With each cloud vendor doing its utmost to shove more features into its offerings and tie them all together, are we looking at a new technology monoculture? That is, a community of computers that run identical software -- sharing the same vulnerabilities and, thus, threat of widespread failure in case of successful attack.
With so much moving into the public cloud, it’s imperative that we acknowledge the risks involved in being part of a larger attack surface than if we simply ran our business in our private datacenter. At the same time, it’s important to realize that the security features in a public cloud typically far outweigh whatever most organizations can do on their own.
Microsoft is of course trying to be the cloud monoculture you choose. But so far, Microsoft seems to understand that the monoculture vulnerabilities inherent in a single platform and single vendor require a ton of additional security to protect your data.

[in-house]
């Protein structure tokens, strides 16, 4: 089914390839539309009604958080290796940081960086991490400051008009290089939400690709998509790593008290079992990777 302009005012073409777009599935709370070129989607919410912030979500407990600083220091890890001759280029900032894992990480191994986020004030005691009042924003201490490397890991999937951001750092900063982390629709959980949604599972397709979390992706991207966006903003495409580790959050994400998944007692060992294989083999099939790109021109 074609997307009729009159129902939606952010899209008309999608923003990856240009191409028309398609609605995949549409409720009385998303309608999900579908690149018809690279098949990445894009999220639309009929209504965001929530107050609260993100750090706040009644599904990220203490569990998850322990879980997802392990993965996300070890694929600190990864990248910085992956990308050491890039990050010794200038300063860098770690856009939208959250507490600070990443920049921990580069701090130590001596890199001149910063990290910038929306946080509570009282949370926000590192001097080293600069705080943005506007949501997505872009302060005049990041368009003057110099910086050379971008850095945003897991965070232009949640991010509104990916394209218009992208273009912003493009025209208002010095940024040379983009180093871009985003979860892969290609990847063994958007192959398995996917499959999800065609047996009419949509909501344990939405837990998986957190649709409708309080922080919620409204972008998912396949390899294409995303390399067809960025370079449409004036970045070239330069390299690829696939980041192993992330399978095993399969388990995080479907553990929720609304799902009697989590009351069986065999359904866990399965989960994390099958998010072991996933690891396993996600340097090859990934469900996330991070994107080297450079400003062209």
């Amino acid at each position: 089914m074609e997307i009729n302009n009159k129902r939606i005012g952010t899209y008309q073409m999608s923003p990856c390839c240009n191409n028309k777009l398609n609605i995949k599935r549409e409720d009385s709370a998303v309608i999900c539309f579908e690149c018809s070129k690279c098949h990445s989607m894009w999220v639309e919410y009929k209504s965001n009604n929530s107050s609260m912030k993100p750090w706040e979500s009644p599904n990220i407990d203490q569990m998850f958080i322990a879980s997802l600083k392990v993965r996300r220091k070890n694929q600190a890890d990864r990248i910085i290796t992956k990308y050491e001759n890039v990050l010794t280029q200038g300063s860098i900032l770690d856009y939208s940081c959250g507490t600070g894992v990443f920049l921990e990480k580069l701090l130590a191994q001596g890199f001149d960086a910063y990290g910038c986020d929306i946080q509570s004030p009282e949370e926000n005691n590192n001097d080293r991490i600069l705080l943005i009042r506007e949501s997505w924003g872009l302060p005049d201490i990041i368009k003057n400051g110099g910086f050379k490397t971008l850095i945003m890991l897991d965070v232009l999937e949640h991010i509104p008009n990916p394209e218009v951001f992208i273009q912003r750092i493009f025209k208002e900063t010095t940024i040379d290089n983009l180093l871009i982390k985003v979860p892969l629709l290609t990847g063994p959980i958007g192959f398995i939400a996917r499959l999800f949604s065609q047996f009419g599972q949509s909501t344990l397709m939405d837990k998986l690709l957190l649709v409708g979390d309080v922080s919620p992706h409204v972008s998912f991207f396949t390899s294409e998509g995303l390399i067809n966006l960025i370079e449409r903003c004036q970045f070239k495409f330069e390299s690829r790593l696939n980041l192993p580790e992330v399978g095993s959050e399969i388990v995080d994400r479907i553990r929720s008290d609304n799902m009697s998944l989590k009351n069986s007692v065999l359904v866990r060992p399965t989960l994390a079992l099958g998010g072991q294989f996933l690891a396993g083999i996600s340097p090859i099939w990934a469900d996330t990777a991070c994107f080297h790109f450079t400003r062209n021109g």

That was evident at the Microsoft Ignite conference this week, where Microsoft's announcements focused heavily on security. For example, Advanced Threat Protection will go beyond Office 365’s Exchange Online and expand into threat detection for SharePoint Online, and OneDrive for Business Windows Defender Advanced Threat Protection will share threat intelligence between Windows 10 and Office 365. The new Office 365 Threat Intelligence gives admins a greater opportunity to see attack origins and create dynamic policies to go into action immediately.
At Ignite, I also saw a slew of third-party tools providing increased security beyond what Microsoft offers.
A monoculture is subject to vulnerabilities at scale, but it also provides capabilities at scale. Thus, many IT organizations should find a big advantage from having both a desktop monoculture (with Windows 10) and a cloud monoculture (with Office 365 and Azure). You can minimize the monoculture vulnerabilities by using the additional protections from third parties.